The main rationale for increasing the SWR: inflation has been really tame recently and will stay subdued over the coming years and even decades. That’s his forecast, not mine! Hence, Bengen makes the case that we’d have to make smaller “cost-of-living adjustments” (COLA) to our withdrawals. Smaller future aggregate withdrawals afford you larger initial withdrawals, according to Bengen. But as you might have guessed, the calculations that justify the significantly higher withdrawal rate don’t appear so convincing once look at the details…
Welcome to a new installment of the Safe Withdrawal Rate Series! 40 Parts already! If this is the first time you encounter this series, I recommend you check out the landing page here to find your way around.
Today’s post is about a question I’ve encountered quite a few times recently. If Sequence of Return Risk means that you face the danger of retirement ruin from liquidating (equity) shares during a down market early during retirement, why not avoid touching your principal altogether and simply live off the dividends only in retirement? Sounds reasonable, right?
But by solving the “running out of money” problem we create a bunch of new questions, such as:
Will the principal keep up with inflation over a typical retirement horizon?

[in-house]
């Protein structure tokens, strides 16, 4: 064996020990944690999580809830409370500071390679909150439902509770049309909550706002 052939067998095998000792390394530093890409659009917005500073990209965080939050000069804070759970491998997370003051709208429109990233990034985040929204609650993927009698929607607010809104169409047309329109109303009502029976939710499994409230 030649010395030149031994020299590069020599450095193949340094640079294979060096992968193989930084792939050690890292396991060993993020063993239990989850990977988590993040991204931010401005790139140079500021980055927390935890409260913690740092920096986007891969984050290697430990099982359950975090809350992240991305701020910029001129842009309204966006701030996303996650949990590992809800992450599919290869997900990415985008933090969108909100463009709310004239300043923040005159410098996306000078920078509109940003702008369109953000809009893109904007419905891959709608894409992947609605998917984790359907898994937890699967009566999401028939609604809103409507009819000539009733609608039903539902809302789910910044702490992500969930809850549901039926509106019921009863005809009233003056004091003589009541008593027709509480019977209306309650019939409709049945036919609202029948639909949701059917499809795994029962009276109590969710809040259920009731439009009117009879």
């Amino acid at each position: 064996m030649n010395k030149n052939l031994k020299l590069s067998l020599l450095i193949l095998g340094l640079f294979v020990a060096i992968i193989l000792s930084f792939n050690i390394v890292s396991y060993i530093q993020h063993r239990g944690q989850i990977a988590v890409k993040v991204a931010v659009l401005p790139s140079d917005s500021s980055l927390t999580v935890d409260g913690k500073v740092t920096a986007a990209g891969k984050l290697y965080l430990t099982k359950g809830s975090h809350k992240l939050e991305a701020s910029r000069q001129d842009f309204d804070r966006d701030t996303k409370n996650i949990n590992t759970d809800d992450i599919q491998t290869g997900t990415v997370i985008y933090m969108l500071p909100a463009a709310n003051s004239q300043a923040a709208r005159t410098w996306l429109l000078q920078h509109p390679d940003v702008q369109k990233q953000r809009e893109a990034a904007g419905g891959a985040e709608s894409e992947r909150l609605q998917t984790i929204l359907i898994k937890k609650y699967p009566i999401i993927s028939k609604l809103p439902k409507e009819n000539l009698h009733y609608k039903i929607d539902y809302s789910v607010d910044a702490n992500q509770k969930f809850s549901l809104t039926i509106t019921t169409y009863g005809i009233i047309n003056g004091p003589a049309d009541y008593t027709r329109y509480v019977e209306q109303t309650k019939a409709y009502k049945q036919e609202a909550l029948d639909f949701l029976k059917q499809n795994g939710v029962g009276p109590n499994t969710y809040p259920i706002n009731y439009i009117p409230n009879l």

Will your dividend payments keep up with inflation over time?
How much volatility in the dividend payments would you have to expect?
So, in other words, the “dividend only” strategy – simple as it may seem – is somewhat more complicated than your good old Trinity-style 4% Rule simulations. In the Trinity Study, failure means you run out of money before the end of the retirement horizon – simple as that. With the dividend-only approach, failure can come in many different shapes. For example, you may not run out of money but the volatility of dividends could be too high and/or you face deep and multi-year (or even multi-decade!) long drawdowns in dividend income and/or you have to live like a miser early on because the dividend yield is so low. All those are failures of sorts, too. Then, how good or how bad is this dividend-only approach? Let’s take a look…